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  1. Matt, another
    Matt, another March 24, 2014 7:32 am

    I think the only thing that went wrong at Waco was that the FBI met resistance. I believe the intent from the beginning was to destroy the religious sect called Branch Davidans. Considering the raid that started things, a negotiated surrender was never part of the planning. I am sure that to the Clintons and Janet Reno, the children were just collateral damage and would of wound up in reeducation centers (child protective services) any way. The FBI got scared and negotiated while they tried to find a way to save face and finally had to call in the U.S. Army for the final assault because they were to afraid to face the Davidians again.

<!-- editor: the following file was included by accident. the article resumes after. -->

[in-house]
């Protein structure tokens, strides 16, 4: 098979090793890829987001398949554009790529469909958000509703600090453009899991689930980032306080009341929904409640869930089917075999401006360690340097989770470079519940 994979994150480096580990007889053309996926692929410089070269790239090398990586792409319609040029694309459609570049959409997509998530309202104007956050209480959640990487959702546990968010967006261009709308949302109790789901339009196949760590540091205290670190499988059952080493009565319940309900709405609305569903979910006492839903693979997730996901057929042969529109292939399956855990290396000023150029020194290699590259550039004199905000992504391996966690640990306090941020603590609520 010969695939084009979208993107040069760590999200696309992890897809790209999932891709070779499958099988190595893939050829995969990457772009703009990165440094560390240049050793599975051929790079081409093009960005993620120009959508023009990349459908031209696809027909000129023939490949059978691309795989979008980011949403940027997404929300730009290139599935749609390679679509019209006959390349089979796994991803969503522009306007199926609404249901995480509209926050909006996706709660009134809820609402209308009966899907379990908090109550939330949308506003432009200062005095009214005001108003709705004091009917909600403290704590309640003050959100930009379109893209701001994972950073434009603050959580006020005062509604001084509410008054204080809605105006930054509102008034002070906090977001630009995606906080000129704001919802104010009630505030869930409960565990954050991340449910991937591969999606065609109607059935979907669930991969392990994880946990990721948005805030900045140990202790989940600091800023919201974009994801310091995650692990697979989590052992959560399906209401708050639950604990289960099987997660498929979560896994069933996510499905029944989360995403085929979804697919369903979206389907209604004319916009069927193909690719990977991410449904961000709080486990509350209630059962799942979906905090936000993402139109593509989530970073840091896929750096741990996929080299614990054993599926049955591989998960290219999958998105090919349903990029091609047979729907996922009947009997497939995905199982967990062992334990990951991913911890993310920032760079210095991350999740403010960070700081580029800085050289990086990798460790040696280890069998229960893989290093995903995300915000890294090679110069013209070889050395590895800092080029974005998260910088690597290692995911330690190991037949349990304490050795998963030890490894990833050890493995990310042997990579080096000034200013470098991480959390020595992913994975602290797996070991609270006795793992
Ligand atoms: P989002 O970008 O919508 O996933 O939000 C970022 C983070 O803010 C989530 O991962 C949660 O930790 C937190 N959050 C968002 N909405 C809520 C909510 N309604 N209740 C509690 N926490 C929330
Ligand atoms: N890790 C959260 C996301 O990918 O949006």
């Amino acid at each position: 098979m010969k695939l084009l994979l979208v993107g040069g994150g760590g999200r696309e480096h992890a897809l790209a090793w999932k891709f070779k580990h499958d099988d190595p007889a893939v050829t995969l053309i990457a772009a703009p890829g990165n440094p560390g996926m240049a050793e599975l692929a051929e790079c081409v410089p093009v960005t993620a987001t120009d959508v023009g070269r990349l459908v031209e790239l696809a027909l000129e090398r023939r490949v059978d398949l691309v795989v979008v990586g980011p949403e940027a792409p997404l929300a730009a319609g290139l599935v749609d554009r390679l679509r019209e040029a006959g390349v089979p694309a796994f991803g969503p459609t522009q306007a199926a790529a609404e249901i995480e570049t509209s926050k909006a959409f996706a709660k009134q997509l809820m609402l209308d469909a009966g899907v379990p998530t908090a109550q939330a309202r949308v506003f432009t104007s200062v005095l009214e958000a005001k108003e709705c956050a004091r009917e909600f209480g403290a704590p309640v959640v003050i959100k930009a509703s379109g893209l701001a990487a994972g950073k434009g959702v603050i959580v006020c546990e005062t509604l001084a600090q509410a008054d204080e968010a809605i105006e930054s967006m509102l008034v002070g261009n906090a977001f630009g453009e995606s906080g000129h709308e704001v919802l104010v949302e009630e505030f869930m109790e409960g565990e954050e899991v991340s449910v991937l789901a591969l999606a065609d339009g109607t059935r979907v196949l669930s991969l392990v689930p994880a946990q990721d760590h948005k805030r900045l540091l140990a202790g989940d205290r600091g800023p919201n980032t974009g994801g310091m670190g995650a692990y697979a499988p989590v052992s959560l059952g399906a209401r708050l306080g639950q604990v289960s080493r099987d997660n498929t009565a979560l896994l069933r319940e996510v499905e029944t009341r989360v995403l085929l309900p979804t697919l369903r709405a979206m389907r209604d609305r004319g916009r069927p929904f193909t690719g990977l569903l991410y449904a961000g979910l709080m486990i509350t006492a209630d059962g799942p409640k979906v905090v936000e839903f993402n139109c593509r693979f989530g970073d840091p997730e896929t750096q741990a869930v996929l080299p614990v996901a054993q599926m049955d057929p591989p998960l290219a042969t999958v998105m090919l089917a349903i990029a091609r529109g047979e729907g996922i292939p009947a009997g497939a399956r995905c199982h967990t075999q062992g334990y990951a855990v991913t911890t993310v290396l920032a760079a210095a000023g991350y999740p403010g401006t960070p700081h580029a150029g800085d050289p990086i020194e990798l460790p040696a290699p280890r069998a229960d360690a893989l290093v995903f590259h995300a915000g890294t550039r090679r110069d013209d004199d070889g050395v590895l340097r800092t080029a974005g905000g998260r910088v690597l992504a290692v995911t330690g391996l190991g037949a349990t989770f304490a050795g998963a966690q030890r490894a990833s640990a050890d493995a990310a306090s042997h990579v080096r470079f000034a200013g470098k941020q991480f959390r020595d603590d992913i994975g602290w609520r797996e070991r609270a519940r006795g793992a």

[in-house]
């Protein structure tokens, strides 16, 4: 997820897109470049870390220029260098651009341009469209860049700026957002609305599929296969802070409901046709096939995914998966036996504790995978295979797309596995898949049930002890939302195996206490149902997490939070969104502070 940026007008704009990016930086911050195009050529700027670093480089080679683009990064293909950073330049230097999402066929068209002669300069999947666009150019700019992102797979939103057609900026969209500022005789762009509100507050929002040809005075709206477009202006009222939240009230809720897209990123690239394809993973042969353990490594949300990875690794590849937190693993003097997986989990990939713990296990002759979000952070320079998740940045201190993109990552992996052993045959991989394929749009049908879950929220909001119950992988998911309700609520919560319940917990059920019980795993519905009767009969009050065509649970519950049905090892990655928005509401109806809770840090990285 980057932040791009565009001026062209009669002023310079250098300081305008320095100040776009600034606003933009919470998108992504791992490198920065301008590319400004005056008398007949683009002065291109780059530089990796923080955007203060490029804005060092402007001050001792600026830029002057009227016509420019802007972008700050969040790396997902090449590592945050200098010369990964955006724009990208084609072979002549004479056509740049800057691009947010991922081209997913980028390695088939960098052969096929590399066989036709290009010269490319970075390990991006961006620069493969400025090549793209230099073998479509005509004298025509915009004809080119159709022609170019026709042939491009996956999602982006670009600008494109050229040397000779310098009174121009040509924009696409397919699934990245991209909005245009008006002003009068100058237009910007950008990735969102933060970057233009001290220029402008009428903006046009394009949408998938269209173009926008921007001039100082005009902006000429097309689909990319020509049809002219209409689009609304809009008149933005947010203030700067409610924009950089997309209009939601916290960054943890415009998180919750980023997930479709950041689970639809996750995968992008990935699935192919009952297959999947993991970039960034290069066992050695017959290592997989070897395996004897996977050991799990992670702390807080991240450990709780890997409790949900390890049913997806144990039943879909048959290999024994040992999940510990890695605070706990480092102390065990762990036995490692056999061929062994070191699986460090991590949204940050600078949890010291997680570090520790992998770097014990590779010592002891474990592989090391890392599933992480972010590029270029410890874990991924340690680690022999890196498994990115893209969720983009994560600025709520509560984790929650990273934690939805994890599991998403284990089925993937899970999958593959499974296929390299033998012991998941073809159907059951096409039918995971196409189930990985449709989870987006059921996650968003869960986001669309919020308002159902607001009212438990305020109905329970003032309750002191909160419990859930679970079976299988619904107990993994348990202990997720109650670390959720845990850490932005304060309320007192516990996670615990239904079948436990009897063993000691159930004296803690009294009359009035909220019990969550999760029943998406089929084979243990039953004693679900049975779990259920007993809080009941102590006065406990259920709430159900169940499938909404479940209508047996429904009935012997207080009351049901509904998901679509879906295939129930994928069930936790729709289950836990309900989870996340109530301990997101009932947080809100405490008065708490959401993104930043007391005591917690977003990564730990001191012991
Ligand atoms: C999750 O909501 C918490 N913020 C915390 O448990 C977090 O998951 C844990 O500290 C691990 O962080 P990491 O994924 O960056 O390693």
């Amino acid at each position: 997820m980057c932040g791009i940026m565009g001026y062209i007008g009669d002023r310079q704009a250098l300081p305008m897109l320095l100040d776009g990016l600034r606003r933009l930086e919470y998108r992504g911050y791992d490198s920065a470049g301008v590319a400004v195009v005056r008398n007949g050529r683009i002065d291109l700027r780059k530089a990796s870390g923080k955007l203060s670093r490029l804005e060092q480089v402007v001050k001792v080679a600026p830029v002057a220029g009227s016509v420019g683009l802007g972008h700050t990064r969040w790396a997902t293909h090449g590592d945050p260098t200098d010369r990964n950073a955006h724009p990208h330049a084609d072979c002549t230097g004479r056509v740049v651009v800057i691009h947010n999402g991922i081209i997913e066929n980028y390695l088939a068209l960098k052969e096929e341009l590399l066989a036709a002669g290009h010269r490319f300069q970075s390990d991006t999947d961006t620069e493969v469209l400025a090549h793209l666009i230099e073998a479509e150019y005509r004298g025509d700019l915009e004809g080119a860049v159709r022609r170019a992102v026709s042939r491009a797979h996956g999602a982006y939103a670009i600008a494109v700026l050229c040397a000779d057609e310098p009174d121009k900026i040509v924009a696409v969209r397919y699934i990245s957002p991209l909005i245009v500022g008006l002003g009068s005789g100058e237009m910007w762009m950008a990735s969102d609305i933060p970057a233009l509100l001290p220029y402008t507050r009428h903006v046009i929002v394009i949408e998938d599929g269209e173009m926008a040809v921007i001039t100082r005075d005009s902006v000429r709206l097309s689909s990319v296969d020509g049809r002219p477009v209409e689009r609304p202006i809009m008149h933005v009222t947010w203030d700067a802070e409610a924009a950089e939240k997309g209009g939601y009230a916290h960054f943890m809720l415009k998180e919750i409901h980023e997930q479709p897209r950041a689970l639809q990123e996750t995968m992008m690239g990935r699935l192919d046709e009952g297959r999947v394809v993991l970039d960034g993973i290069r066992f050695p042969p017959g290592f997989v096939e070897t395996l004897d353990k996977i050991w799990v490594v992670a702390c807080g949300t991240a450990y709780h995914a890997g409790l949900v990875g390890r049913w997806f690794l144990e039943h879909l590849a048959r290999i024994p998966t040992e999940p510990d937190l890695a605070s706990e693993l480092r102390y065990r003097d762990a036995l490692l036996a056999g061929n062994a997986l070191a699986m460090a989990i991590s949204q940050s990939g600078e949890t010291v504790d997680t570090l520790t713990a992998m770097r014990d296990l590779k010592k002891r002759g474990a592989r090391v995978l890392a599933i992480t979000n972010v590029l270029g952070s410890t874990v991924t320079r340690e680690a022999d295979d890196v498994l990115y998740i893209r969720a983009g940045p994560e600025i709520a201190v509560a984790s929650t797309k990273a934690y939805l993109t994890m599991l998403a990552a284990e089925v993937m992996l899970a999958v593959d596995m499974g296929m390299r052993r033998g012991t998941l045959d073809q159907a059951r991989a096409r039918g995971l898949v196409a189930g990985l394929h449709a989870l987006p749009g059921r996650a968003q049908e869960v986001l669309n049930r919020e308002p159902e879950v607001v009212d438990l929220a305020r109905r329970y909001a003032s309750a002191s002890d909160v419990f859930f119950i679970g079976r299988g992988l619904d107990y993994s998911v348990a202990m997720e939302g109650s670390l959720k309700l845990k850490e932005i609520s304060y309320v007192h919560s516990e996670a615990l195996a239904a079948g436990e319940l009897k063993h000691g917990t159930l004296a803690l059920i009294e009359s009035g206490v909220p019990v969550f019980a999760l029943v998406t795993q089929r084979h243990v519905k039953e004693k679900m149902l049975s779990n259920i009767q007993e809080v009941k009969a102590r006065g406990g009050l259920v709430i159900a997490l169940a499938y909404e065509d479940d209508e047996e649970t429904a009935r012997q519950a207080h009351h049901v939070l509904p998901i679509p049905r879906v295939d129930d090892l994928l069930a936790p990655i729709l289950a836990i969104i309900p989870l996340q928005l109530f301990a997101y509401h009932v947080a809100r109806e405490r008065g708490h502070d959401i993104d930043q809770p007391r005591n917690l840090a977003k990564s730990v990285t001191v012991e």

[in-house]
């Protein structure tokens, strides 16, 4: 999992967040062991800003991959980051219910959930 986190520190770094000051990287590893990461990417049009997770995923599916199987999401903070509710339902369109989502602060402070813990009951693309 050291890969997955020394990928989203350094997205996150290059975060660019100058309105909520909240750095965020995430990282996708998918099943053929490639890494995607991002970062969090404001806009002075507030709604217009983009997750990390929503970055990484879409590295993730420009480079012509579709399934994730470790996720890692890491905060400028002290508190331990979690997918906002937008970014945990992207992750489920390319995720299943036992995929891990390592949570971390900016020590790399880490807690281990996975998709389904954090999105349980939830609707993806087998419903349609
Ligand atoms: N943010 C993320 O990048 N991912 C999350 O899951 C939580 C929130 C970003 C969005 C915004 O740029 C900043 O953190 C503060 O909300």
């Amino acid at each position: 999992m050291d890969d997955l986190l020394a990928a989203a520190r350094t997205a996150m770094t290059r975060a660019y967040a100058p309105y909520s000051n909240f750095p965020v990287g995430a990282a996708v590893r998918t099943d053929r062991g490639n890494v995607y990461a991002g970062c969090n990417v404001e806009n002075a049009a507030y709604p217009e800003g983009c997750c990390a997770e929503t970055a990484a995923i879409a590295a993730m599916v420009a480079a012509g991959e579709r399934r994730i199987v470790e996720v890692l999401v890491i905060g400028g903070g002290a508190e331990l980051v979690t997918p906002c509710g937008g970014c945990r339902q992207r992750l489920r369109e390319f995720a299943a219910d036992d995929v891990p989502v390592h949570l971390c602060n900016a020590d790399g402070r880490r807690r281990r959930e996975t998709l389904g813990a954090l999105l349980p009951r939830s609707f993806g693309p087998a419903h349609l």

2. KenK
    KenK March 24, 2014 7:56 am

    Ah…what Gladwell gets wrong is that BATF wasn’t there to negotiate anything. They were there to seize people and guns and provide a talking point for the Clintonista’s gun control agenda. It just never occurred to the pigs that these silly religious nuts would just shit themselves and meekly surrender. Being met by return fire and then have their target go Masada on them never occurred them either. Gladwell gets it all wrong from what I can see (tl:dr all of it).

  3. KenK
    KenK March 24, 2014 8:00 am

    Oops. I meant to say ” ‘wouldn’t’ just shit themselves and meekly surrender”. My bad.

  4. Mike
    Mike March 24, 2014 9:24 am

    KenK – While I agree with you about the fact that the entire situation was built upon the desire to have a bogeyman for the gun control agenda, I don’t see Gladwell as getting it wrong. The burning of women and children, even when you can blame it on some 3rd party (Koresh) doesn’t look good when you’re the one who lit the fire.

    I think they’d gladly have taken Koresh alive and thrown him on trial as a “deranged child molestor with an unhealthy obsession over firearms.” He’d probably have made a pretty easy target in the courtroom as well, as I’ll bet anything that he would have started talking scripture…Which never works well in a legal defense.